mic_none

Women's boxing Source: en.wikipedia.org/wiki/Women's_boxing

Boxing
2017-12-02 Tina Rupprecht - Anne Sophie Da Costa - DSC2902.jpg
Anne Sophie Da Costa and Tina Rupprecht boxing, 2017
Also known asPugilism
FocusPunching, Striking
Olympic sportYes, as of the 2012 Olympics

Although women have participated in boxing for almost as long as the sport has existed, female fights have been effectively outlawed for most of boxing's history until recently, with athletic commissioners refusing to sanction or issue licenses to women boxers, and most nations officially banning the sport.[1][2][3] Reports of women entering the ring go back to the 18th century.[4]

Historical overview[edit]

Bennett sisters boxing, c.1910–1915
Louise Adler, female lightweight world boxing champion of the 1920s, training for her title defense

One of the earliest mentions of women’s boxing is in the travelogue of a German man who visited London in 1710. While taking in a men's boxing match, he met a woman in the audience who claimed to have previously boxed another woman in the same venue.[5]

One of the earliest known women’s boxing matches to have been advertised in print was in London between Elizabeth Wilkinson and Hannah Hyfield in 1722. Billing herself as the "European Championess", Wilkinson and her husband would also fight other mixed couples as a pair, with Wilkinson fighting the other woman and her husband, the other man. In those days, the rules of boxing allowed kicking, gouging and other methods of attack not part of today's arsenal.[6]

Women's boxing first appeared in the Olympic Games as a demonstration sport in 1904, in St. Louis.[7]

During the 1920s, Professor Andrew Newton formed a Women's Boxing Club in London.[8] However women's boxing was hugely controversial. In early 1926, Shoreditch borough council banned an arranged exhibition match between boxers Annie Newton and Madge Baker, a student of Digger Stanley.[9][10][11] An attempt to hold the match in nearby Hackney instead was defeated by a campaign led by the Mayor of Hackney, who wrote, "I regard this proposed exhibition of women boxers as a gratification of the sensual ideals of a crowd of vulgar men."[11] The Home Secretary Sir William Joynson-Hicks was among those opposing the match, claiming "the Legislature never imagined that such a disgraceful exhibition would have been staged in this country."[9] The story was reported across the country[12] and even internationally.[13]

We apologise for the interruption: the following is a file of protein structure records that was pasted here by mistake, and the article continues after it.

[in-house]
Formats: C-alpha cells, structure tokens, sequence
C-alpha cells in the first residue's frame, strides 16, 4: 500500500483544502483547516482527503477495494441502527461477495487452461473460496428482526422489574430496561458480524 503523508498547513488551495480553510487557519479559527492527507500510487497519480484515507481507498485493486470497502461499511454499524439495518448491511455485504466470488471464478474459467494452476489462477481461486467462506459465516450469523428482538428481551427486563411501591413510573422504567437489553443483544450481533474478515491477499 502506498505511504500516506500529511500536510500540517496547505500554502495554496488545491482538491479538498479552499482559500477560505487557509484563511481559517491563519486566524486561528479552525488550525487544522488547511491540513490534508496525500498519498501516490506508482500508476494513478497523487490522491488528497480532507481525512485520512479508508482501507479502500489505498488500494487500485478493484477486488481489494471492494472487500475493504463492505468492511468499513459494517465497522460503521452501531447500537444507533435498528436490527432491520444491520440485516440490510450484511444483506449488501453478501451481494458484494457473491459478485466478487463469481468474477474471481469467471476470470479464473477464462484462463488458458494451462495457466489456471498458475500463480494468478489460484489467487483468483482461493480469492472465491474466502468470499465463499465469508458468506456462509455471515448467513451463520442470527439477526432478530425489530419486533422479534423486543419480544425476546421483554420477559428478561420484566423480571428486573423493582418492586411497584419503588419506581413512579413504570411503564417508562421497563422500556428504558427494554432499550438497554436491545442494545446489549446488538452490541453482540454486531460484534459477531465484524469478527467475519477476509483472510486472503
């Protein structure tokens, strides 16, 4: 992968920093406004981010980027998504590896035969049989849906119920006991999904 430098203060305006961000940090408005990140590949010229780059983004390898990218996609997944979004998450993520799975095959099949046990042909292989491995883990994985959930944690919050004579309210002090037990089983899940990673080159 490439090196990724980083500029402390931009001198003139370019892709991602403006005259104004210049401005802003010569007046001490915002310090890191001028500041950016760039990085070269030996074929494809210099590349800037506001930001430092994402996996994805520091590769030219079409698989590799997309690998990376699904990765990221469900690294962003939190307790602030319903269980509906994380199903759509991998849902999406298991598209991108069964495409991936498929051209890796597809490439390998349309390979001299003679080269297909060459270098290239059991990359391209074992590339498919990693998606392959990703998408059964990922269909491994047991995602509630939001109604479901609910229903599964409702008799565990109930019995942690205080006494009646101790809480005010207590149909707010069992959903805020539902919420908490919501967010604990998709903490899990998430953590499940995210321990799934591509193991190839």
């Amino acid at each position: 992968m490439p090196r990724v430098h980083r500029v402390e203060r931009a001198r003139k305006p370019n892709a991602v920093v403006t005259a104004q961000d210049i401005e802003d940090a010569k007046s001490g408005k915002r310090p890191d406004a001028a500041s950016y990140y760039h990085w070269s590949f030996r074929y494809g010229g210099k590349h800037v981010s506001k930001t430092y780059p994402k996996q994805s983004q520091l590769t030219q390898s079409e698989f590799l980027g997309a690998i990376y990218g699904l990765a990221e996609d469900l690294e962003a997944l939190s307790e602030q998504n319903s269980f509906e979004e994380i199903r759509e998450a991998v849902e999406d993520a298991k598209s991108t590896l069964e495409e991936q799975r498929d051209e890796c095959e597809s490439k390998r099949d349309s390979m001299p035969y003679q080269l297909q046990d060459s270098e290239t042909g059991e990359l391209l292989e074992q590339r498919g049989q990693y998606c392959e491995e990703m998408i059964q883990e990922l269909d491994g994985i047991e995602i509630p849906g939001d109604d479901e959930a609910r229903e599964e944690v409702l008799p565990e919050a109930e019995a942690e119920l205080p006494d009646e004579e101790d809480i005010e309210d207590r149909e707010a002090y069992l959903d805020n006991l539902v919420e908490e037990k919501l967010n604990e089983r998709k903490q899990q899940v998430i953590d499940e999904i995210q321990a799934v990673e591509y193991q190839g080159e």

In 1988 the Swedish Amateur Boxing Association sanctioned events for women.[14]

In 1997 the British Amateur Boxing Association sanctioned its first boxing competition for women. The first event was meant to be between two thirteen-year-olds, but one of the boxers dropped out because of hostile media attention. A month later, an event was held between two sixteen-year-olds.[14]

Although women fought professionally in many countries, in the United Kingdom the B.B.B.C. refused to issue licences to women until they issued one to Jane Couch in 1998.[15] By the end of the century, however, they had issued five such licenses. The first sanctioned professional bout between women in the U.K. was in November 1998 at Streatham in London, between Jane Couch and Simona Lukic.[16][17]

Renata Cristina Dos Santos Ferreira punches Adriana Salles, São Paulo, Brazil (2006)

The International Boxing Association (amateur) accepted new rules for women’s boxing at the end of the 20th century and approved the first European Cup for Women in 1999 and the first World Championship for women in 2001.[18] In October 2001 the first women’s world amateur boxing championships,[19] called the 2001 Women's World Amateur Boxing Championships, were held in Scranton, in the United States.[20]

Lucia Rijker and Jane Couch boxing, 2003

Women's boxing was not featured at the 2008 Olympics; however, on 14 August 2009, it was announced that the International Olympic Committee's Executive Board (EB) had approved the inclusion of women's boxing for the Games in London in the 2012 Olympics,[21][22][23] contrary to the expectations of some observers. Around these (2009) hearings, in conjunction with AIBA (International Boxing Association), the International Olympic Committee agreed to include three additional women's weight classes to the 2012 London Olympic Games. A new "gender-appropriate" women's boxing uniform was being created at the time, which would have required women (under AIBA rules) to wear skirts during competition. The issue was widely ignored by the public until amateur boxer and London student Elizabeth Plank brought the issue to light. She created a petition at Change.com to end the gender-based mandatory uniforms.[24] It was eventually decided (before the 2012 Olympics) to give women boxers the option of wearing shorts or a skirt.[25]